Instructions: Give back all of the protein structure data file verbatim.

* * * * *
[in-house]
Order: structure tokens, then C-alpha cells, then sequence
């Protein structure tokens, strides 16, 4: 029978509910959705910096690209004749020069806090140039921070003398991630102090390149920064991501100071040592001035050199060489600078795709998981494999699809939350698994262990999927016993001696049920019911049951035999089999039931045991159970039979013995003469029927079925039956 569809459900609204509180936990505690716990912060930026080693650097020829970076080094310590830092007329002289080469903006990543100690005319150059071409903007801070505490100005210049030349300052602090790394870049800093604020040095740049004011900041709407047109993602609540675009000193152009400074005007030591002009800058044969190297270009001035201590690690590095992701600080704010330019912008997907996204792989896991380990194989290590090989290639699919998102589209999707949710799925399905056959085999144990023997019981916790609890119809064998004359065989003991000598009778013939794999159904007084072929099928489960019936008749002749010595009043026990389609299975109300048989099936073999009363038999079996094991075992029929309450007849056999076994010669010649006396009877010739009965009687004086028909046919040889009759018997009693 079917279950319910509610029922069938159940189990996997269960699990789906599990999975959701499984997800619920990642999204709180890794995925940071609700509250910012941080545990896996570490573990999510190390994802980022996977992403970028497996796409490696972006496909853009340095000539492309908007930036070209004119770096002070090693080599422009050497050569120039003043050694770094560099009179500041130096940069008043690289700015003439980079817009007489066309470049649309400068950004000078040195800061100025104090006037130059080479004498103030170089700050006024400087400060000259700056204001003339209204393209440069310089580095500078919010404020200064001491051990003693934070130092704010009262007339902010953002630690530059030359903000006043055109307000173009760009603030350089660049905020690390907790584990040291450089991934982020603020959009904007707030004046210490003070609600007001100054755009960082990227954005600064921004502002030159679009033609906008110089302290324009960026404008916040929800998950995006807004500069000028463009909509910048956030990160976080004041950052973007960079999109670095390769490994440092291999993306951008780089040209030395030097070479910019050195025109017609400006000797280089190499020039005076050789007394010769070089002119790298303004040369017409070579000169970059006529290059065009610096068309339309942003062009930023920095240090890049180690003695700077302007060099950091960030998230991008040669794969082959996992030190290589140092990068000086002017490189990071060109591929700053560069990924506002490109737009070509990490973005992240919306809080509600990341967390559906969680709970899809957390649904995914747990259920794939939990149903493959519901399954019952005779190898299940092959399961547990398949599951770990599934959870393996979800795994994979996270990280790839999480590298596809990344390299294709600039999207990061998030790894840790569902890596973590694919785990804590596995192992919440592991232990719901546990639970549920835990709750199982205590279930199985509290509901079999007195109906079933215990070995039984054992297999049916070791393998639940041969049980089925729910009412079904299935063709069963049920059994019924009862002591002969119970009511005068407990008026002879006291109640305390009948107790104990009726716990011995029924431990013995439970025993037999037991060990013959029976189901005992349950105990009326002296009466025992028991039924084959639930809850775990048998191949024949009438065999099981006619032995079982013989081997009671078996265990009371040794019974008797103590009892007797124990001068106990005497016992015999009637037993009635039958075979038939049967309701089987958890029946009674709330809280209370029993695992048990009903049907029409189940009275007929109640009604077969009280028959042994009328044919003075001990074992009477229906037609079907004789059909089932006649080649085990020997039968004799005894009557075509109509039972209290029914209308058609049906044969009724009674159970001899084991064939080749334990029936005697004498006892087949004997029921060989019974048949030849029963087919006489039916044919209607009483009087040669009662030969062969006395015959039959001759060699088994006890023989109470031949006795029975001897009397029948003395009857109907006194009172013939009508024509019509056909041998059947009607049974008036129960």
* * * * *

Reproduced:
[in-house]
Order: structure tokens, then C-alpha cells, then sequence
């Protein structure tokens, strides 16, 4: 029978509910959705910096690209004749020069806090140039921070003398991630102090390149920064991501100071040592001035050199060489600078795709998981494999699809939350698994262990999927016993001696049920019911049951035999089999039931045991159970039979013995003469029927079925039956 569809459900609204509180936990505690716990912060930026080693650097020829970076080094310590830092007329002289080469903006990543100690005319150059071409903007801070505490100005210049030349300052602090790394870049800093604020040095740049004011900041709407047109993602609540675009000193152009400074005007030591002009800058044969190297270009001035201590690690590095992701600080704010330019912008997907996204792989896991380990194989290590090989290639699919998102589209999707949710799925399905056959085999144990023997019981916790609890119809064998004359065989003991000598009778013939794999159904007084072929099928489960019936008749002749010595009043026990389609299975109300048989099936073999009363038999079996094991075992029929309450007849056999076994010669010649006396009877010739009965009687004086028909046919040889009759018997009693 079917279950319910509610029922069938159940189990996997269960699990789906599990999975959701499984997800619920990642999204709180890794995925940071609700509250910012941080545990896996570490573990999510190390994802980022996977992403970028497996796409490696972006496909853009340095000539492309908007930036070209004119770096002070090693080599422009050497050569120039003043050694770094560099009179500041130096940069008043690289700015003439980079817009007489066309470049649309400068950004000078040195800061100025104090006037130059080479004498103030170089700050006024400087400060000259700056204001003339209204393209440069310089580095500078919010404020200064001491051990003693934070130092704010009262007339902010953002630690530059030359903000006043055109307000173009760009603030350089660049905020690390907790584990040291450089991934982020603020959009904007707030004046210490003070609600007001100054755009960082990227954005600064921004502002030159679009033609906008110089302290324009960026404008916040929800998950995006807004500069000028463009909509910048956030990160976080004041950052973007960079999109670095390769490994440092291999993306951008780089040209030395030097070479910019050195025109017609400006000797280089190499020039005076050789007394010769070089002119790298303004040369017409070579000169970059006529290059065009610096068309339309942003062009930023920095240090890049180690003695700077302007060099950091960030998230991008040669794969082959996992030190290589140092990068000086002017490189990071060109591929700053560069990924506002490109737009070509990490973005992240919306809080509600990341967390559906969680709970899809957390649904995914747990259920794939939990149903493959519901399954019952005779190898299940092959399961547990398949599951770990599934959870393996979800795994994979996270990280790839999480590298596809990344390299294709600039999207990061998030790894840790569902890596973590694919785990804590596995192992919440592991232990719901546990639970549920835990709750199982205590279930199985509290509901079999007195109906079933215990070995039984054992297999049916070791393998639940041969049980089925729910009412079904299935063709069963049920059994019924009862002591002969119970009511005068407990008026002879006291109640305390009948107790104990009726716990011995029924431990013995439970025993037999037991060990013959029976189901005992349950105990009326002296009466025992028991039924084959639930809850775990048998191949024949009438065999099981006619032995079982013989081997009671078996265990009371040794019974008797103590009892007797124990001068106990005497016992015999009637037993009635039958075979038939049967309701089987958890029946009674709330809280209370029993695992048990009903049907029409189940009275007929109640009604077969009280028959042994009328044919003075001990074992009477229906037609079907004789059909089932006649080649085990020997039968004799005894009557075509109509039972209290029914209308058609049906044969009724009674159970001899084991064939080749334990029936005697004498006892087949004997029921060989019974048949030849029963087919006489039916044919209607009483009087040669009662030969062969006395015959039959001759060699088994006890023989109470031949006795029975001897009397029948003395009857109907006194009172013939009508024509019509056909041998059947009607049974008036129960």